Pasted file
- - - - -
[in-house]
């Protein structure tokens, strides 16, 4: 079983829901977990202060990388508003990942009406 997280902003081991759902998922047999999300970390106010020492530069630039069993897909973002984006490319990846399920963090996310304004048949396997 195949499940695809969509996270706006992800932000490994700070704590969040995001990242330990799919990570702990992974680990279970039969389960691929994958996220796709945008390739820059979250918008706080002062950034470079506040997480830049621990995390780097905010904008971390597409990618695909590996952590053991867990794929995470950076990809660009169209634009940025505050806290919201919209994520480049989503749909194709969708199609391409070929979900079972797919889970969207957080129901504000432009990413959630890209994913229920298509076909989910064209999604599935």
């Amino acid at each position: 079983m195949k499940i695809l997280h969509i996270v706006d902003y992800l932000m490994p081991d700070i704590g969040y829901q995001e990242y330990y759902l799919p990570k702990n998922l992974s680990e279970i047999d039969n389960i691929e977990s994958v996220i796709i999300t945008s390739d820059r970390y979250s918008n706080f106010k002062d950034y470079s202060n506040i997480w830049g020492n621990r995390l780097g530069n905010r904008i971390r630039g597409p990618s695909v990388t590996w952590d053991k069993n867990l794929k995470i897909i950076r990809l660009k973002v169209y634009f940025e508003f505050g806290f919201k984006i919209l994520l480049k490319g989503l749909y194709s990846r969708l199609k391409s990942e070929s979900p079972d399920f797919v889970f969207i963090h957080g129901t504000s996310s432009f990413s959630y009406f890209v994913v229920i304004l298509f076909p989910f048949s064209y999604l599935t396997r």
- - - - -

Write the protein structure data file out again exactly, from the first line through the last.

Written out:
[in-house]
């Protein structure tokens, strides 16, 4: 079983829901977990202060990388508003990942009406 997280902003081991759902998922047999999300970390106010020492530069630039069993897909973002984006490319990846399920963090996310304004048949396997 195949499940695809969509996270706006992800932000490994700070704590969040995001990242330990799919990570702990992974680990279970039969389960691929994958996220796709945008390739820059979250918008706080002062950034470079506040997480830049621990995390780097905010904008971390597409990618695909590996952590053991867990794929995470950076990809660009169209634009940025505050806290919201919209994520480049989503749909194709969708199609391409070929979900079972797919889970969207957080129901504000432009990413959630890209994913229920298509076909989910064209999604599935």
């Amino acid at each position: 079983m195949k499940i695809l997280h969509i996270v706006d902003y992800l932000m490994p081991d700070i704590g969040y829901q995001e990242y330990y759902l799919p990570k702990n998922l992974s680990e279970i047999d039969n389960i691929e977990s994958v996220i796709i999300t945008s390739d820059r970390y979250s918008n706080f106010k002062d950034y470079s202060n506040i997480w830049g020492n621990r995390l780097g530069n905010r904008i971390r630039g597409p990618s695909v990388t590996w952590d053991k069993n867990l794929k995470i897909i950076r990809l660009k973002v169209y634009f940025e508003f505050g806290f919201k984006i919209l994520l480049k490319g989503l749909y194709s990846r969708l199609k391409s990942e070929s979900p079972d399920f797919v889970f969207i963090h957080g129901t504000s996310s432009f990413s959630y009406f890209v994913v229920i304004l298509f076909p989910f048949s064209y999604l599935t396997r």